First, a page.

Dubai restaurant requires signed disclaimer with purchase

What a cop-out.

After the tragic death of Nathan, 5, and his sister, Chelsea, 7, in connection with home-delivered Chinese food in June, the importance of food safety should have come into sharp focus for restaurateurs in Dubai.

On the off-chance that restaurant owners didn’t catch the news, the Dubai Municipality stepped up restaurant inspections and conducted a food safety awareness campaign under the banner "Food Safety is our Priority."

Establishments like Kempinski Hotel in Mall of the Emirates were given the opportunity to demonstrate to customers that food safety was indeed a priority.

Instead, as Gulf News reports,

“Hotel Kempinski in Mall of the Emirates is getting its customers to sign a disclaimer note stating that its restaurants would not be responsible for the quality of food once it is taken out of their premises.”

The disclaimer reads,

"Please note that the Kempinski Hotel Mall of the Emirates takes no responsibility whatsoever for any food or beverage bought from the hotel or any outlets of the hotel for personal consumption.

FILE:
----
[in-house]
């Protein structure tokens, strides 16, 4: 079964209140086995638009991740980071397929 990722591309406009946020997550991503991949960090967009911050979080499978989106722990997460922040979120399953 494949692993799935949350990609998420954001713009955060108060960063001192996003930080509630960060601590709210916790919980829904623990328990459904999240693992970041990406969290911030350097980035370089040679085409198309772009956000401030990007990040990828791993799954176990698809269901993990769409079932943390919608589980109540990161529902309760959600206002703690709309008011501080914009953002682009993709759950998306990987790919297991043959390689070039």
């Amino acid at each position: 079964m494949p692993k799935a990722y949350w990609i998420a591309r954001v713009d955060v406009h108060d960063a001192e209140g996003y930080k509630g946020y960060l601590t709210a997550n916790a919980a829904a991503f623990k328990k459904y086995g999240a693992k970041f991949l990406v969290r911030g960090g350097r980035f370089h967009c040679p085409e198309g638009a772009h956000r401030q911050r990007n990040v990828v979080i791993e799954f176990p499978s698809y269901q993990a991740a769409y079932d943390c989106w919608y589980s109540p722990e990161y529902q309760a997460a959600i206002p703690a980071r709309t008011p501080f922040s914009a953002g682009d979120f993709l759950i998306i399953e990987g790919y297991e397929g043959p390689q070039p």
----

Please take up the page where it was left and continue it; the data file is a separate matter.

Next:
"This is due to the fact that the Kempinski Hotel Mall of the Emirates has no more control or any way of ascertaining the safety and hygienic condition of this food and beverage once outside the premises. Please sign the waiver below to indicate your acceptance of the terms stipulated.

"Otherwise the hotel is unable to permit any food or beverage to be purchased."

The establishment’s haughty and self-serving culture is absolutely disgusting and leaves me with very little faith in the safety of its food.

Another outlet, Calicut Paragon in Karama, invested their resources in stickers for take-out bags that advise consumers to eat their food within two hours of purchase—a step that suggests a shared responsibility for the safety of food and that I find a little more palatable. 

I agree with this guy:

"I think it is completely unethical to make customers sign disclaimers like that. It is good to safeguard the business, but not at the cost of displeasing customers," said Ronald D’Souza, operations manager at Sofra Worldwide – a firm that owns restaurant chains like Gelato, NaanPlus and Uno Chicago Grill.

"From your side, you have to ensure that quality and hygiene standards are maintained at the highest levels. But as we are in the business of food, there is an element of risk that you must take," D’Souza said.

Kempinski Hotel should step up to the plate and recognize that selling microbiologically safe food is a good way to protect your business, and showing a commitment to food safety is a good way to promote it.